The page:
More importantly the data for alcohol use and its impacts on PT practice is growing. A recent meta-analysis showed that excessive alcohol consumption was a major contributing factor to sarcopenia. Sarcopenia is an issue that physios deal with in many older adults. We use resistance training, power exercises, and nutrition to help these patients mitigate sarcopenia. PTs should also ask these patients to reduce their alcohol intake.

Osteoarthritis (OA) is another major issue that PTs address. Another review study has found that moderate alcohol consumption (1–7 drinks/week) was associated with 2-fold higher odds of erosive hand OA, which was statistically significant. For physios working with adolescents, it is important to see that early alcohol use may contribute to continued and possibly abusive alcohol consumption in adulthood. Such heavy alcohol consumption has been shown to produce aggressive OA degenerative changes in mouse models.  

Other orthopedic issues we see in patients included rotator cuff tears and tendon pain. A recent study highlighted the following results:

Total alcohol consumption, wine consumption, and duration of alcohol intake were higher in both men and women with RCT than in both men and women in the control group. Excessive alcohol consumption was found to be a risk factor for the occurrence of RCT in both sexes (men: OR = 1.7, 95% CI: 1.2–3.9; women: OR = 1.9, 95% CI: 0.94–4.1). Massive tears were associated with a higher intake of alcohol (especially wine) than smaller lesions.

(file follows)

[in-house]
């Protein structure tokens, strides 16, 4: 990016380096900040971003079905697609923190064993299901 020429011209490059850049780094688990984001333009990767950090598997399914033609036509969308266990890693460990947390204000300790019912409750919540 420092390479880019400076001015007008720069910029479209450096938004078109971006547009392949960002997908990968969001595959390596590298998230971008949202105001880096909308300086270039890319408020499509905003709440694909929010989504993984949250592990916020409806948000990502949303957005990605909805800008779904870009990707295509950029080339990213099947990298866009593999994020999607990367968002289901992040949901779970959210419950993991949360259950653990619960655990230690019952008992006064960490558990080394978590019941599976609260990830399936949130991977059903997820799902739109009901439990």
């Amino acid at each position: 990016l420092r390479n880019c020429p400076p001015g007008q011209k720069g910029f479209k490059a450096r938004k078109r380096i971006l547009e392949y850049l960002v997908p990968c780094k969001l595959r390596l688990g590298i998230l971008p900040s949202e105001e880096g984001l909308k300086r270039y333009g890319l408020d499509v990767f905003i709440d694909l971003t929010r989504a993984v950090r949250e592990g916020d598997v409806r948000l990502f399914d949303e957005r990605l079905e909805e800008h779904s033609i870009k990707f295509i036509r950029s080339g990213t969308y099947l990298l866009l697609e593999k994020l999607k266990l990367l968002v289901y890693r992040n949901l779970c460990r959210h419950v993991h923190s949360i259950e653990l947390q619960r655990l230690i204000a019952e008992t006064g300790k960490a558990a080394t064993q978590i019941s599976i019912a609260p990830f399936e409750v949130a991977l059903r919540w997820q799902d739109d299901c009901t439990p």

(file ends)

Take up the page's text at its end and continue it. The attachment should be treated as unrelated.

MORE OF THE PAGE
Several other cohort and case-controlled studies have shown a link between alcohol use and tendon ruptures. As such, PTs need to be aware of patients' alcohol consumption with rotator cuff, achilles, and other muscular tears. 

As PTs we work with many patients that have had or are currently being treated for cancer. Preventing these cancers in the first place would be ideal, although many physios have not been trained to be proactively preventative. Consider this blog post a way to stimulate you and your colleagues to change your ways. Alcohol has been linked with oral and esophageal, liver, breast, and prostate cancers to name a few. Did you know that having cancer in the first place increases the risk of getting cancer again? As such, we should be educating cancer survivors that minimizing alcohol consumption would reduce their odds of cancer coming back. Such education requires no specialized training or degree -- merely engaging the patient in basic nutrition education and the science behind alcohol's cancer promoting effects is all you need!